Tesla Asks Employees To "Volunteer" And Help Deliver 30,000 Cars

After three rounds of layoffs at Tesla over the last 18 months, it's probably be safe to assume that those "lucky" to still be on the company's payroll are finding themselves stretched a little thin. This would seem, to us, like the absolute worst time to ask employees to "volunteer" additional time (without additional pay), and so that, naturally, is exactly what Tesla has done. 

Already, tales from whistleblowers and former employees paint a picture of a chaotic workplace in constant disarray. Now, an internal email is asking employees to "volunteer" to help deliver 30,000 more cars before the end of the first quarter, according to a new Business Insider article. Similar "all hands on deck" style delivery pushes have been made in previous quarters, albeit with a larger total staff.

An internal email sent on Friday, March 15 from senior vice president Sanjay Shah reportedly said: "We need your help to make more progress in volunteer sign ups. We have to deliver 30,000 more cars in next 15 days." 

It wasn't clear just how said employees were expected to help deliver the 30,000 additional cars, although The Onion provided an artist's impression, shown below.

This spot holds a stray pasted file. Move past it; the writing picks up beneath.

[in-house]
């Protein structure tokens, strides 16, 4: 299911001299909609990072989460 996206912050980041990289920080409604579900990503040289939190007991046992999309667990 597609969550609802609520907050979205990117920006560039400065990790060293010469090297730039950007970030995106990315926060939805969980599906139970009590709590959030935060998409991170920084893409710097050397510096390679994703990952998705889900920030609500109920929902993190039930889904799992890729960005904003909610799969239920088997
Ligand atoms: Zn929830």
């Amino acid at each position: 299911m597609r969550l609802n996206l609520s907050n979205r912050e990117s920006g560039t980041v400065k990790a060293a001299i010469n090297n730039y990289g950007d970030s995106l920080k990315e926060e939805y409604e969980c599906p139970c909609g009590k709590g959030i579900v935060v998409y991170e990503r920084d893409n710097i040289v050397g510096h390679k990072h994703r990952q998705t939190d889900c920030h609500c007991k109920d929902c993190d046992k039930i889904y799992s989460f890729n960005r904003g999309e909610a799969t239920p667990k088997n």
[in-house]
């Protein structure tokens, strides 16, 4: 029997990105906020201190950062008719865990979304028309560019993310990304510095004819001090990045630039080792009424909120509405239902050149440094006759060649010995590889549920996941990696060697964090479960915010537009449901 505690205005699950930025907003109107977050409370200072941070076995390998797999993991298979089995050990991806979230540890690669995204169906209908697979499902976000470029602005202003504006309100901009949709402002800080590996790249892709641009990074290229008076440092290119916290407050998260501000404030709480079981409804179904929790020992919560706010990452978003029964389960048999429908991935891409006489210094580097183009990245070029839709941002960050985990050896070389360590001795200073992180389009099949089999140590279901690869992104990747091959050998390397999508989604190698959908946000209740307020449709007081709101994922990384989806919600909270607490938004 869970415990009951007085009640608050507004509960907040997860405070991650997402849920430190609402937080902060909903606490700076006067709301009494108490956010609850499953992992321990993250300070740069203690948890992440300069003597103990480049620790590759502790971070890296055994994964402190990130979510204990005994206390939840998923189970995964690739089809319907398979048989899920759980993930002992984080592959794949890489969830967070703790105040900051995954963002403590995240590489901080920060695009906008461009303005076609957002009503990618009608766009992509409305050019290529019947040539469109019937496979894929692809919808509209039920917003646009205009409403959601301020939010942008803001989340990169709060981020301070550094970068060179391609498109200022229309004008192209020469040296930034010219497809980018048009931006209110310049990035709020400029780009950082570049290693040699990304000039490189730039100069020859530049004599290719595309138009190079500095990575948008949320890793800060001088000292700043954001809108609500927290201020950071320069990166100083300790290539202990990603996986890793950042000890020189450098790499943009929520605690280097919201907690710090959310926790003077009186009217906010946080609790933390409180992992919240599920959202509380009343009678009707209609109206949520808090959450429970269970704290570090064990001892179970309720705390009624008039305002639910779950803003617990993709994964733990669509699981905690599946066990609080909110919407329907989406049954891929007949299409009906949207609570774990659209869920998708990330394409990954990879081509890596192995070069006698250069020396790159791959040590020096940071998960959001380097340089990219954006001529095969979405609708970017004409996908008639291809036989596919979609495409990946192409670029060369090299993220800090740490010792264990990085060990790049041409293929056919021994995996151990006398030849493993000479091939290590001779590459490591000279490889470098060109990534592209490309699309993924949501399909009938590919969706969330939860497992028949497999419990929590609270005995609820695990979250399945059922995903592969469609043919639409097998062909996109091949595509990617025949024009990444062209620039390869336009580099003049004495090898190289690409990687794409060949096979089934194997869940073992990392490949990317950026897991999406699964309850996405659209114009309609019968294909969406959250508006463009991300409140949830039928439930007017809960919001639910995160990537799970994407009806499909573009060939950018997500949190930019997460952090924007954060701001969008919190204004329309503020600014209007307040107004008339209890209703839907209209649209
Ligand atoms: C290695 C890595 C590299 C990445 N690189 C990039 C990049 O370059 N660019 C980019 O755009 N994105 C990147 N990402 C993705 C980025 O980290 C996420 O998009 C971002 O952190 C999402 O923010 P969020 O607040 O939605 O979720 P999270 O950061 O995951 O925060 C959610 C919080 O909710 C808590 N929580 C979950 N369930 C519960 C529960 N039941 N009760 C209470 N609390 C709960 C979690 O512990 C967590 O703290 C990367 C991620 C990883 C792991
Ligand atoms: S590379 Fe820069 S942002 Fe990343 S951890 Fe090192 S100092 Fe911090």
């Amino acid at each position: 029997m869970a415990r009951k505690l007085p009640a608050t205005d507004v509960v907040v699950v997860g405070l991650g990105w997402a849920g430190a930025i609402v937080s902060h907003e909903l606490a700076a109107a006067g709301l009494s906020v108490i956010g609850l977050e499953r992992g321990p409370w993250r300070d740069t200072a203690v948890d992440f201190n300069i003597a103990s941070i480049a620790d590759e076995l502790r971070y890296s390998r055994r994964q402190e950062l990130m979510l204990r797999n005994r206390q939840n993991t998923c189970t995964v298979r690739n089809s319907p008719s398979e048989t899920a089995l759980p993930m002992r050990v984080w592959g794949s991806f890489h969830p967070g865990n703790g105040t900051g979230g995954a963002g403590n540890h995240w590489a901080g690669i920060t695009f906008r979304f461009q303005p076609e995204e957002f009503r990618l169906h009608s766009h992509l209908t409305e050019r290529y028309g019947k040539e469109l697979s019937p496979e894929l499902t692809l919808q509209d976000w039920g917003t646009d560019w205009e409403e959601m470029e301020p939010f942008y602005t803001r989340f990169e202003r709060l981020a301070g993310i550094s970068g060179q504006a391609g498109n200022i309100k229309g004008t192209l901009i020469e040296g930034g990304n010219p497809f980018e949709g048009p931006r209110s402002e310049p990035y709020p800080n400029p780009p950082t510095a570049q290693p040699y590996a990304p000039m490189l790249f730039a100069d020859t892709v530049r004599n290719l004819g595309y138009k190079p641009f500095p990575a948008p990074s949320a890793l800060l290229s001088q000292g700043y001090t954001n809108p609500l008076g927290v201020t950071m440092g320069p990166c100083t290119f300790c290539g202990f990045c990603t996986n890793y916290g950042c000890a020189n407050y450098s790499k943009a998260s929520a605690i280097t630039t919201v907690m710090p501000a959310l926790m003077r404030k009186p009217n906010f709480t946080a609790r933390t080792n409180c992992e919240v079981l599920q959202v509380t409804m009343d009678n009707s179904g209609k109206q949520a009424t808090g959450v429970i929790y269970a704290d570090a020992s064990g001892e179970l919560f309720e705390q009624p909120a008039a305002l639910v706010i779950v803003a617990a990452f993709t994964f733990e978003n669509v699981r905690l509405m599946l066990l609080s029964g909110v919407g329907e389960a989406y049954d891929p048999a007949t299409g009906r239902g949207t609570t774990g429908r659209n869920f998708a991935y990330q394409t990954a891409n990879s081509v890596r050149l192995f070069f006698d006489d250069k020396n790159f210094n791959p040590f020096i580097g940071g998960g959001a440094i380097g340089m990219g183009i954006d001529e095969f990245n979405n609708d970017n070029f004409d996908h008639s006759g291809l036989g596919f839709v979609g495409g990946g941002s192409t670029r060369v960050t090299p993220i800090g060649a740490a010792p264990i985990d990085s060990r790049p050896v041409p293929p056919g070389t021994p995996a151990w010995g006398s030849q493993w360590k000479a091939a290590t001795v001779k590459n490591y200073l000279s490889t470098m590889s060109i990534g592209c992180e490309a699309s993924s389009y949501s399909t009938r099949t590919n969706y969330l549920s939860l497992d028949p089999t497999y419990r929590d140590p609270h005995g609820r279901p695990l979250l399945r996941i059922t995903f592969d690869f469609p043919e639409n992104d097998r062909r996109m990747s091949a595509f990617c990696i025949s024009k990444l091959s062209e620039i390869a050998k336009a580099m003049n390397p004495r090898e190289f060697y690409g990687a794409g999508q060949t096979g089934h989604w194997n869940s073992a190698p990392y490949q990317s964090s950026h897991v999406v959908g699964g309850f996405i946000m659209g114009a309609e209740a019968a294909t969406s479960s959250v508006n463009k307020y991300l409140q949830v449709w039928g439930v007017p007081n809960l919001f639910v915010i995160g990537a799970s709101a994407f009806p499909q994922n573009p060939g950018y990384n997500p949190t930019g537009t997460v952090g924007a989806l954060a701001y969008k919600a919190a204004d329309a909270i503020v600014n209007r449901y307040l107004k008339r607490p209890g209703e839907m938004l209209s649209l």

Source: The Onion

Also not surprising for the company which seems to come up with a new business model by the day, when working out the details of its new "disruptive" business model, Tesla failed to account for the fact that labor and deliveries cost money. 

Tesla has already gone on the record and said it expects Q1 deliveries to be sequentially higher than Q4, despite noting that North American deliveries may be lower. The company delivered 90,966 vehicles in Q4. 

As one would expect, the Business Insider story paints the latest picture of the disorganized chaos that is Tesla's "delivery hell", even telling the story of one worker who drove for 3 hours to deliver one Tesla and then took an Uber back on the company's dime

The anonymous employee said: "We all pitched in because we want to see the company succeed. We did it for our own job security and for the company."

We're anxiously awaiting the erection of a new "delivery tent" outside of the company's Fremont headquarters.